Glyphosate, widely known by its trade name, Roundup, probably gets more attention than any other herbicide. It's one of world's most-used weedkillers, and it is also closely linked to the growth of genetically modified crops.
Monsanto invented Roundup, and also invented crops that grow well when it's used on them. Farmers find that combination almost irresistible.
So in March, when the World Health Organization's International Agency for Research on Cancer classified glyphosate as a probably carcinogen, it set off a furor. Monsanto was outraged, and vociferously questioned the IARC's judgement. Opponents of GMOs welcomed the agency's conclusion as a scientific validation of their cause.
The IARC's announcement was especially noteworthy because glyphosate has long been considered among the least toxic pesticides used by farmers.
Now, another group of cancer experts has weighed in, further complicating the scientific debate.
The group, which was convened by the European Food Safety Agency, has reviewed the available scientific data on glyphosate and concluded that it probably does not cause cancer.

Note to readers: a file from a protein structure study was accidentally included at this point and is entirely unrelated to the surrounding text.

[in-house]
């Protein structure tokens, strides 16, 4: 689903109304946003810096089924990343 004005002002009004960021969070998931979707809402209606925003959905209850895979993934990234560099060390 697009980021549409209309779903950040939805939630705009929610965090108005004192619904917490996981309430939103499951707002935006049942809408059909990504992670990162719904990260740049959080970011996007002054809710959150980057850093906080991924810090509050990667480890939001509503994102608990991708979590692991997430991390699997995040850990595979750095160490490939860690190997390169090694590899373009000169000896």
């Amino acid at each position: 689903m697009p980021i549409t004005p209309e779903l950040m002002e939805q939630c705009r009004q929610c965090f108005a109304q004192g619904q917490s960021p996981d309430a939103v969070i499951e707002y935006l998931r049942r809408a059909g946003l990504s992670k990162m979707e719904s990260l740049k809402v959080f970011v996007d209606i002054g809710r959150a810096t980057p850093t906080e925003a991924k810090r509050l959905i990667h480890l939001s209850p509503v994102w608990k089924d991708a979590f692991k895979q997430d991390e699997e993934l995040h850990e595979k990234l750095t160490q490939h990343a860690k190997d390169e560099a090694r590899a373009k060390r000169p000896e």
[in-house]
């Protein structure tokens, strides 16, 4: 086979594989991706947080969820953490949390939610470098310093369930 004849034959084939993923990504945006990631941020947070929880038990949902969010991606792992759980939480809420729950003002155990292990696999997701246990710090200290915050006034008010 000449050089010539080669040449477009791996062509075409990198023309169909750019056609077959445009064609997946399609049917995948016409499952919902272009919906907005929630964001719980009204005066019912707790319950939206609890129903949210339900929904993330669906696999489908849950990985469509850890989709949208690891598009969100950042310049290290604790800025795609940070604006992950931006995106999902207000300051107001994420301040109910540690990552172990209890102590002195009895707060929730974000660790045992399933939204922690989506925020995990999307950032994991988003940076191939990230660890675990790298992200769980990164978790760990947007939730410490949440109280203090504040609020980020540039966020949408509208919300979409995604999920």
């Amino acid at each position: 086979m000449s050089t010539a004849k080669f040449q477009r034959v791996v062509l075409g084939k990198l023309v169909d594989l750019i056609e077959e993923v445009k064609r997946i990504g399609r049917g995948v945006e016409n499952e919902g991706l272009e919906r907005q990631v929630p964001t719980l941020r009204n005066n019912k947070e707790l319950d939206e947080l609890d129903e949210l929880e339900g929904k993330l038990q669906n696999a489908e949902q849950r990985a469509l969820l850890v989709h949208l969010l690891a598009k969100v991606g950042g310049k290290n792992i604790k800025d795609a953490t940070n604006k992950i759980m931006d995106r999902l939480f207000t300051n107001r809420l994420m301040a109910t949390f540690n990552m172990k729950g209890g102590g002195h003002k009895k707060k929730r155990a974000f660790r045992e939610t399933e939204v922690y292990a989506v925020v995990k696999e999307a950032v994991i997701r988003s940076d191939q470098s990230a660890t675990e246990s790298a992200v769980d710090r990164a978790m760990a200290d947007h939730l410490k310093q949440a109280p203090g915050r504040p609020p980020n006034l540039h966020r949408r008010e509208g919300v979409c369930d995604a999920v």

The European group took pains to explain why its assessment differs from that of the IARC. The European group considered a slightly different group of studies, for one thing. It only looked at studies of glyphosate by itself, for instance, rather than studies of glyphosate as it is sold to customers. These commercial formulations generally include a mixture of chemicals, and some of these other ingredients may be more more dangerous than glyphosate itself.
Any regulatory decisions in Europe about glyphosate-based herbicides will involve a close look at those commercial mixtures.
The next act in this scientific drama, though, is set for this side of the Atlantic. The U.S. Environmental Protection Agency has been carrying out its own review of glyphosate's risks. The agency reportedly has finished a "preliminary risk assessment" of the chemical, and could release results by the end of the year.